After visiting museums on the one free day we allowed ourselves in Turin before the festival  began, we launched into viewing films from around the world. Here are three of the best we’ve seen, to add to the ones David has discussed .
Synonymes (France/Israel/German, dir. Navad Lapid)
Israeli director Navad Lapid has become a familiar figure for us as we have visited past festivals in Vancouver. We blogged about his Policeman  in 2011 and The Kindergarten Teacher  in 2014. His latest film raises his profile considerably, having won the Golden Bear at Berlin  and had its North American premiere at Toronto. (Ozon’s By the Grace of God, which we blogged about from Vancouver, won the Silver Bear.) 
Synonymes started with an abrupt chase, with the camera bouncing about as it follows our hero, Yoav, as he dashes through the streets of Paris (above). I was worried that this loose style of shooting would dominate, but Lapid has something more disciplined involved. The unfastened camera is usually used for exteriors, while interiors are made up of static shots.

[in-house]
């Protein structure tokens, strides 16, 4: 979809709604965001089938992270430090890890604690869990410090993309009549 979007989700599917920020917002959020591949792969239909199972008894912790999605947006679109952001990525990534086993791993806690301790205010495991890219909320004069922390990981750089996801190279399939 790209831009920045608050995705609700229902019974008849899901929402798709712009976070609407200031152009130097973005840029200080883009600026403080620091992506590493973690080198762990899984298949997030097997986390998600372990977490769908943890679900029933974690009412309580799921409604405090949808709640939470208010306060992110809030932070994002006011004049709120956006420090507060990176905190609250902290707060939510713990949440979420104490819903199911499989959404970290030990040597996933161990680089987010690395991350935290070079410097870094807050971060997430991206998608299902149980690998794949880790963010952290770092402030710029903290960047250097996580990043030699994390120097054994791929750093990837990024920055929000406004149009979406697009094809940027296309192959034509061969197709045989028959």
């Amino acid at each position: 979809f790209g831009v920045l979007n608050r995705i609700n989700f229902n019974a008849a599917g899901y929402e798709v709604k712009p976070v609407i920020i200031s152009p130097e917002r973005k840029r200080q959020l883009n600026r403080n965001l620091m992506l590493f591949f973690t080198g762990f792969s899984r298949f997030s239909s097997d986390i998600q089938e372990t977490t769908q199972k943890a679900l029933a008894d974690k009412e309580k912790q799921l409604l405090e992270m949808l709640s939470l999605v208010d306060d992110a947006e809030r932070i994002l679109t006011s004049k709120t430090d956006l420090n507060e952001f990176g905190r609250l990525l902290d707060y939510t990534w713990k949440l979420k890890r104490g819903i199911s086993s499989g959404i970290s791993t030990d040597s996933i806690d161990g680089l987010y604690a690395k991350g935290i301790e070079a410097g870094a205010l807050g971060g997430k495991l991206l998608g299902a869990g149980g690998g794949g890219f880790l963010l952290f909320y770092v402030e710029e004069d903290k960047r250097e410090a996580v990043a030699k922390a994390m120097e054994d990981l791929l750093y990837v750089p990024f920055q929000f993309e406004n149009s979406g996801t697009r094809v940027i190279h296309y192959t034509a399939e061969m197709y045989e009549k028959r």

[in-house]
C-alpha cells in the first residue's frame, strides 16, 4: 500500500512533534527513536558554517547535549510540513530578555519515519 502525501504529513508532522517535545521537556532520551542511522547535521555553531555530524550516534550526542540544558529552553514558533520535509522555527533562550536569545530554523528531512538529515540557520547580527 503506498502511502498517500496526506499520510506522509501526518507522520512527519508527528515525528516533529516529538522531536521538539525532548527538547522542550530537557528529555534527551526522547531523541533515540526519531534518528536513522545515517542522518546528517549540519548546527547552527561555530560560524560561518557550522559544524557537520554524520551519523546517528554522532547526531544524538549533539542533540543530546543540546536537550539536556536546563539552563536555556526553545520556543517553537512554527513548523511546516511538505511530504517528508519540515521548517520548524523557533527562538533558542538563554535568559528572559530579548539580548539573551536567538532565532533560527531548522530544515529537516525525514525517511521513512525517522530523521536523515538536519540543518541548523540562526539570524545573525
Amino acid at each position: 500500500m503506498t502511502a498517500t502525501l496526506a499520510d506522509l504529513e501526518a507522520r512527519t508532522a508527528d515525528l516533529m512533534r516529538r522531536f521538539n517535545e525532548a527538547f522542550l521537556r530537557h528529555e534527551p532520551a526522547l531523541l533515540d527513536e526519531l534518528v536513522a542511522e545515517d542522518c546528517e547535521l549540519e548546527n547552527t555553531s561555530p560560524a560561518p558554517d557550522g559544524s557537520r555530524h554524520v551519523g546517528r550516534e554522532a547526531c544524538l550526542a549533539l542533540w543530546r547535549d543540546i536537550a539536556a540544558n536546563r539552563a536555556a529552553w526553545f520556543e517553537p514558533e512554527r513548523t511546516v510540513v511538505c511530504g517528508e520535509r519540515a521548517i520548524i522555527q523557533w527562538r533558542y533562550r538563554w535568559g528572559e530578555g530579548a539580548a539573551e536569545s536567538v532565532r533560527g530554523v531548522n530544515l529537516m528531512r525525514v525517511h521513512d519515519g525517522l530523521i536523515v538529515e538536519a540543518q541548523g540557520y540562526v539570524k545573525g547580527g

He arrives at a large empty flat that someone has loaned him, where the heat has apparently been turned off. He proceeds to take a cold shower, and, having neglected to lock the door, he finds his backpack and sleeping bag stolen. He is left naked with no possessions whatsoever. A wealthy young couple from downstairs rescue him from hypothermia and become fascinated with him, taking him in briefly. Émile gives him money, as well as clothes. He holds up a long series of colorful shirts, which he himself apparently never wears, judging from his own muted wardrobe.
Lapid matches these colors to the decor, especially the distinctive, bright mustard-hued overcoat that Yoav wears through much of the film. The coat makes him easy to spot and marks him as an outsider among the more conventionally dressed Parisians around him (see top).